CCDBR President Bob Clarke’s Comment on NYT’s “Police Must Admit When Confessions Are False”

Posted on November 26, 2012

Adele Bernhard — November 19, 2012: “Why is the New York City Police Department fighting the civil rights lawsuit brought by the five innocent young men wrongly convicted of sexually assaulting the Central Park jogger? In New York City, as in many other jurisdictions, police refuse to concede error.

In the jogger case, all the DNA evidence collected from the crime scene led to the sole attacker who later confessed to the crime, insisting he acted alone. The Manhattan district attorney had the original charges vacated……………………..”

Bob Clarke — November 20, 2012: “The Chicago Committee to Defend the Bill of Rights (www.ccdbr.org)┬áhas a program to inform young people in minority neighborhoods of their rights in dealing with the police. One of the things we have been obliged, sadly, to tell them is that police officers regularly (and “legally”) lie to suspects in order to secure confessions or create evidence. These lies can include false claims that mothers are waiting outside the police station and have conceded their children’s guilt, that a guilty plea to a felony charge is all it takes to get out of jail and go home – without further consequences – and the like. A few days ago a federal civil jury in Chicago formally found that the “code of silence” about rights violations by fellow officers is systematically and rigidly enforced in the local police culture – even in the case where a huge drunken off-duty male cop was caught on tape leaping a across a bar and nearly pounding the life out of a small female bartender.”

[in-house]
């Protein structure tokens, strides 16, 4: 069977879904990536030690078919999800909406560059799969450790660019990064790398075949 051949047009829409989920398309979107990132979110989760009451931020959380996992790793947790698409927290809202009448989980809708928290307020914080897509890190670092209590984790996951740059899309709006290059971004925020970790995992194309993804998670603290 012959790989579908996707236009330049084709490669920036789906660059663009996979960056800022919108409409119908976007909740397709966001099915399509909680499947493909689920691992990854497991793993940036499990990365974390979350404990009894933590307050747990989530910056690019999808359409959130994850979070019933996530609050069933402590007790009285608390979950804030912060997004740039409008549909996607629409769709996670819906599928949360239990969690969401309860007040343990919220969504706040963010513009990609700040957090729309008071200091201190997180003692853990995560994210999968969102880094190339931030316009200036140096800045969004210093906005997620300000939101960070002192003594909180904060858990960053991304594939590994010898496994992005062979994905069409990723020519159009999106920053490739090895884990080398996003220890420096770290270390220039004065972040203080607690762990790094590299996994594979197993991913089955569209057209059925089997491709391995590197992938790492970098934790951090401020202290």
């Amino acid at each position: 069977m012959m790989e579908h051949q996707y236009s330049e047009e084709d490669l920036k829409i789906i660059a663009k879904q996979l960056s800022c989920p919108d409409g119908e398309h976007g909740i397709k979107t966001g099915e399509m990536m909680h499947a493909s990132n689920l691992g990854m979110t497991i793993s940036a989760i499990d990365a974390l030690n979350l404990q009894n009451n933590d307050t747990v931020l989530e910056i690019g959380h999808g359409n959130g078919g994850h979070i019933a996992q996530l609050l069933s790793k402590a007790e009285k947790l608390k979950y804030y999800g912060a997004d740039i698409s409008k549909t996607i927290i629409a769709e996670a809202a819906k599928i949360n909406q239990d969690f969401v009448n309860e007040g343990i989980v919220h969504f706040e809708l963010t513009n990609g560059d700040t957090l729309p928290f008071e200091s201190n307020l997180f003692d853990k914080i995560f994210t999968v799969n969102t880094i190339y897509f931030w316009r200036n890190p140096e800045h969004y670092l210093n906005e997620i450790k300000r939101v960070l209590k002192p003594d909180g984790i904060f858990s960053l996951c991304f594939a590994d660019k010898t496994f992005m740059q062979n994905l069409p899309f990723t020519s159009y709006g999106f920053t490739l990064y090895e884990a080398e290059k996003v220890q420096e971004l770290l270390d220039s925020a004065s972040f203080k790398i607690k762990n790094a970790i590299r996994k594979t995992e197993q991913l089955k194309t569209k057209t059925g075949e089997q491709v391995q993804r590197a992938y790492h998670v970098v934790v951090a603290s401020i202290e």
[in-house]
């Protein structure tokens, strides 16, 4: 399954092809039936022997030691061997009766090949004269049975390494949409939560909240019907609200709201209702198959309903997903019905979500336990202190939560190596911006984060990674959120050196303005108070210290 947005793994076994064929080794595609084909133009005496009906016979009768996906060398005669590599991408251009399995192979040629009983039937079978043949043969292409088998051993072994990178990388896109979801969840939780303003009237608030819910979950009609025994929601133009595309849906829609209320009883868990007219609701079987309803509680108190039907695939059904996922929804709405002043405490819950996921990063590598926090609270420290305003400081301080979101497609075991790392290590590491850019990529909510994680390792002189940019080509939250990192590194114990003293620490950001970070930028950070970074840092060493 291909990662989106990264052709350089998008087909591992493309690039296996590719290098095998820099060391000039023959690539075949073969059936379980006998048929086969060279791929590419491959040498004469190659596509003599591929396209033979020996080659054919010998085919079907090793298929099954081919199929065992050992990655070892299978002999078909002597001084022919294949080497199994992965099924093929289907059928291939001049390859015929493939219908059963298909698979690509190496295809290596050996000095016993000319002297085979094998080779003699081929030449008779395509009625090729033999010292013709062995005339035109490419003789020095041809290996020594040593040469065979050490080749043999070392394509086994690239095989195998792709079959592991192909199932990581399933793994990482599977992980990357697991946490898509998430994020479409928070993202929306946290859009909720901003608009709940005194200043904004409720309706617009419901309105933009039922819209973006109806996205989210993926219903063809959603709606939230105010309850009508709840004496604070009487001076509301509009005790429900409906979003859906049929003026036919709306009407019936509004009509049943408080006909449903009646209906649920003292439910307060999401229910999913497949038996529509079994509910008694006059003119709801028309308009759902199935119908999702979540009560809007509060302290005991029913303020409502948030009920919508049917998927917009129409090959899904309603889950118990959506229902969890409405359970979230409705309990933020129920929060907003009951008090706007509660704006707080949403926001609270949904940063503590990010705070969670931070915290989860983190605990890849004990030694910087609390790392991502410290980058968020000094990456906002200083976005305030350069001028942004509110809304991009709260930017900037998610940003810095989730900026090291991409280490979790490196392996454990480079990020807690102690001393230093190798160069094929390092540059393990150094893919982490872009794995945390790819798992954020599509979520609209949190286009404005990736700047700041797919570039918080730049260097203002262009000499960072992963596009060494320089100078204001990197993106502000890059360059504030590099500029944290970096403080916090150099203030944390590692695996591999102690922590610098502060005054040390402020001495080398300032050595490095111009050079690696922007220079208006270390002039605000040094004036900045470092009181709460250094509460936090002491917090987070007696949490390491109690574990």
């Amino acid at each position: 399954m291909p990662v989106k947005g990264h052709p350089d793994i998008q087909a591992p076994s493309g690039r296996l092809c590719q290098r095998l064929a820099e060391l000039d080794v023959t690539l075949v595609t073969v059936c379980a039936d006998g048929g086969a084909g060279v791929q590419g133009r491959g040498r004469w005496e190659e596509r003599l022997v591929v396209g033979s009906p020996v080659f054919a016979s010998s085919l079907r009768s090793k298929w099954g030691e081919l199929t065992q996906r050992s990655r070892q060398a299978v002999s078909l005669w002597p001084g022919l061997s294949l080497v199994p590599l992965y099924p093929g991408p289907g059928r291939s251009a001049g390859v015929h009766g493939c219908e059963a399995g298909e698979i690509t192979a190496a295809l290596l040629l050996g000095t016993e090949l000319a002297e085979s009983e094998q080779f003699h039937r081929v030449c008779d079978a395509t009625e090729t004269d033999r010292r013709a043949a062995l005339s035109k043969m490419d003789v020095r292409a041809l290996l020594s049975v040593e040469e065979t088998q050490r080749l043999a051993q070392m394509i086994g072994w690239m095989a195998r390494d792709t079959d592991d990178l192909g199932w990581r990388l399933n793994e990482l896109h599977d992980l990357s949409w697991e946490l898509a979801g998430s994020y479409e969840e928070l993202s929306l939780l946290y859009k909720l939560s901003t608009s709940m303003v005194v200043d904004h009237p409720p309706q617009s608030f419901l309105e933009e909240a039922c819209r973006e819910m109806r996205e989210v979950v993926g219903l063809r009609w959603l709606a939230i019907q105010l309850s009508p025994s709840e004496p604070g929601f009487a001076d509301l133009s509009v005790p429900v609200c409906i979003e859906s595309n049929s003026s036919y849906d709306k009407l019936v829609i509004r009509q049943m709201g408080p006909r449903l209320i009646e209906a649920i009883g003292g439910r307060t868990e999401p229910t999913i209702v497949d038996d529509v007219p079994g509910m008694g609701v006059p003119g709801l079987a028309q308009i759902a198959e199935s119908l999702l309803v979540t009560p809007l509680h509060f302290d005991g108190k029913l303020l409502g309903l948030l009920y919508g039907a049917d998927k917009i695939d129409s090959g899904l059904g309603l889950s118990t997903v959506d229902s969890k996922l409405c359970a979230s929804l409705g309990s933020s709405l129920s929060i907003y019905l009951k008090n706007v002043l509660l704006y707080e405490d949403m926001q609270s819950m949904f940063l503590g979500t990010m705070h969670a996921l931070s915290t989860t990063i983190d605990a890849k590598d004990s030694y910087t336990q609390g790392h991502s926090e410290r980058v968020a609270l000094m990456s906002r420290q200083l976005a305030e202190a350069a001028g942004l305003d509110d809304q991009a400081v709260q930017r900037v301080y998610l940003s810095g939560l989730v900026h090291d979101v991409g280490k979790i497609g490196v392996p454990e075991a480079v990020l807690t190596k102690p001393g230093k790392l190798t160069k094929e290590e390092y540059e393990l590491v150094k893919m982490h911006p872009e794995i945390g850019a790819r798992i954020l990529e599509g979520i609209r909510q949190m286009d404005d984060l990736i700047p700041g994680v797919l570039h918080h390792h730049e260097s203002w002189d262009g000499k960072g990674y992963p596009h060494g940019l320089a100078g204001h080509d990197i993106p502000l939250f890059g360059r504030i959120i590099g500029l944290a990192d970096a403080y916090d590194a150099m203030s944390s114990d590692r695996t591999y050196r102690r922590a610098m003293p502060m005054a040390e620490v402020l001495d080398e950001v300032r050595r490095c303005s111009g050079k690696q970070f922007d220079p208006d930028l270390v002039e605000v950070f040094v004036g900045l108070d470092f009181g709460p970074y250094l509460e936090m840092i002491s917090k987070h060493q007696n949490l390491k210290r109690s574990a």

Read the full article at NY Times.

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